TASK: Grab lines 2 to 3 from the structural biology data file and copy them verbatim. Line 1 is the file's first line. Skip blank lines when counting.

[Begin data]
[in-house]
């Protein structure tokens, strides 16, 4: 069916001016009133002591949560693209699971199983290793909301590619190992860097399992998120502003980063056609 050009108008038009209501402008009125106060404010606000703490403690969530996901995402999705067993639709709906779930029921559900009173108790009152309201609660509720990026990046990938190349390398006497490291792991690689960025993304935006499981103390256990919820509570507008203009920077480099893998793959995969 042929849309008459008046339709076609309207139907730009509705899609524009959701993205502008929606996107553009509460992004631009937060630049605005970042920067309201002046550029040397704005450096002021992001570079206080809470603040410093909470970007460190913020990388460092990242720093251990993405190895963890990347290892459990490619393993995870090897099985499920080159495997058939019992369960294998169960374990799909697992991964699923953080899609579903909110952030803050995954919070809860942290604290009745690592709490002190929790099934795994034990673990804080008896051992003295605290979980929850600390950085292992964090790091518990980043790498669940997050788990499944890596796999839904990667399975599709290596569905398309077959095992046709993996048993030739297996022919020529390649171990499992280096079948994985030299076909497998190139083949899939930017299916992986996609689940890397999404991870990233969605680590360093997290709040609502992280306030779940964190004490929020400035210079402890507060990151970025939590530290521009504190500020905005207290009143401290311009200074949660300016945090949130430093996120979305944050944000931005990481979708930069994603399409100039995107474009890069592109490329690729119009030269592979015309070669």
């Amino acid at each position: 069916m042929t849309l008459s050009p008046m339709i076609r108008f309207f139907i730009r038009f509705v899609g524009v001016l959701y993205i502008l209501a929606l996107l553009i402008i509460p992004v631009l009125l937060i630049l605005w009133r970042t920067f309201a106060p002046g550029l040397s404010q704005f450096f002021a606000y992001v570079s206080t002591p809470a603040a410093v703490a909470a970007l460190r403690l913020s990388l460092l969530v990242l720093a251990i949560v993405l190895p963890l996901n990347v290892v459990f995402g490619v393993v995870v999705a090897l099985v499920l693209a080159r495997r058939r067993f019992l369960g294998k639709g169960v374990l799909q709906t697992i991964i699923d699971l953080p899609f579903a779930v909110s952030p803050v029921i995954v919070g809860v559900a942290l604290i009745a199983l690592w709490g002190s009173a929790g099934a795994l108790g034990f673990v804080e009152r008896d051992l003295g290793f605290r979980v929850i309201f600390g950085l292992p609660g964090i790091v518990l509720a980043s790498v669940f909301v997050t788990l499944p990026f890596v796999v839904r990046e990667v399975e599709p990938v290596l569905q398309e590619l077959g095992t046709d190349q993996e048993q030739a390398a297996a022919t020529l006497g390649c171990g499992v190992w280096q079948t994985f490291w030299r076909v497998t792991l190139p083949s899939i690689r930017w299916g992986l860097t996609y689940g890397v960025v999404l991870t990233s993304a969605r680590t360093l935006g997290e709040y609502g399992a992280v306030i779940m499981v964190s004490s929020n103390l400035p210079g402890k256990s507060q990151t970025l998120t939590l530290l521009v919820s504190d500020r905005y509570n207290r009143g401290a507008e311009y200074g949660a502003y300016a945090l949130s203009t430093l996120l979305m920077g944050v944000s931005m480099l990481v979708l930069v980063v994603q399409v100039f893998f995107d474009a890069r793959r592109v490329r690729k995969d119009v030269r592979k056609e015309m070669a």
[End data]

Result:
């Protein structure tokens, strides 16, 4: 069916001016009133002591949560693209699971199983290793909301590619190992860097399992998120502003980063056609 050009108008038009209501402008009125106060404010606000703490403690969530996901995402999705067993639709709906779930029921559900009173108790009152309201609660509720990026990046990938190349390398006497490291792991690689960025993304935006499981103390256990919820509570507008203009920077480099893998793959995969 042929849309008459008046339709076609309207139907730009509705899609524009959701993205502008929606996107553009509460992004631009937060630049605005970042920067309201002046550029040397704005450096002021992001570079206080809470603040410093909470970007460190913020990388460092990242720093251990993405190895963890990347290892459990490619393993995870090897099985499920080159495997058939019992369960294998169960374990799909697992991964699923953080899609579903909110952030803050995954919070809860942290604290009745690592709490002190929790099934795994034990673990804080008896051992003295605290979980929850600390950085292992964090790091518990980043790498669940997050788990499944890596796999839904990667399975599709290596569905398309077959095992046709993996048993030739297996022919020529390649171990499992280096079948994985030299076909497998190139083949899939930017299916992986996609689940890397999404991870990233969605680590360093997290709040609502992280306030779940964190004490929020400035210079402890507060990151970025939590530290521009504190500020905005207290009143401290311009200074949660300016945090949130430093996120979305944050944000931005990481979708930069994603399409100039995107474009890069592109490329690729119009030269592979015309070669």
């Amino acid at each position: 069916m042929t849309l008459s050009p008046m339709i076609r108008f309207f139907i730009r038009f509705v899609g524009v001016l959701y993205i502008l209501a929606l996107l553009i402008i509460p992004v631009l009125l937060i630049l605005w009133r970042t920067f309201a106060p002046g550029l040397s404010q704005f450096f002021a606000y992001v570079s206080t002591p809470a603040a410093v703490a909470a970007l460190r403690l913020s990388l460092l969530v990242l720093a251990i949560v993405l190895p963890l996901n990347v290892v459990f995402g490619v393993v995870v999705a090897l099985v499920l693209a080159r495997r058939r067993f019992l369960g294998k639709g169960v374990l799909q709906t697992i991964i699923d699971l953080p899609f579903a779930v909110s952030p803050v029921i995954v919070g809860v559900a942290l604290i009745a199983l690592w709490g002190s009173a929790g099934a795994l108790g034990f673990v804080e009152r008896d051992l003295g290793f605290r979980v929850i309201f600390g950085l292992p609660g964090i790091v518990l509720a980043s790498v669940f909301v997050t788990l499944p990026f890596v796999v839904r990046e990667v399975e599709p990938v290596l569905q398309e590619l077959g095992t046709d190349q993996e048993q030739a390398a297996a022919t020529l006497g390649c171990g499992v190992w280096q079948t994985f490291w030299r076909v497998t792991l190139p083949s899939i690689r930017w299916g992986l860097t996609y689940g890397v960025v999404l991870t990233s993304a969605r680590t360093l935006g997290e709040y609502g399992a992280v306030i779940m499981v964190s004490s929020n103390l400035p210079g402890k256990s507060q990151t970025l998120t939590l530290l521009v919820s504190d500020r905005y509570n207290r009143g401290a507008e311009y200074g949660a502003y300016a945090l949130s203009t430093l996120l979305m920077g944050v944000s931005m480099l990481v979708l930069v980063v994603q399409v100039f893998f995107d474009a890069r793959r592109v490329r690729k995969d119009v030269r592979k056609e015309m070669a």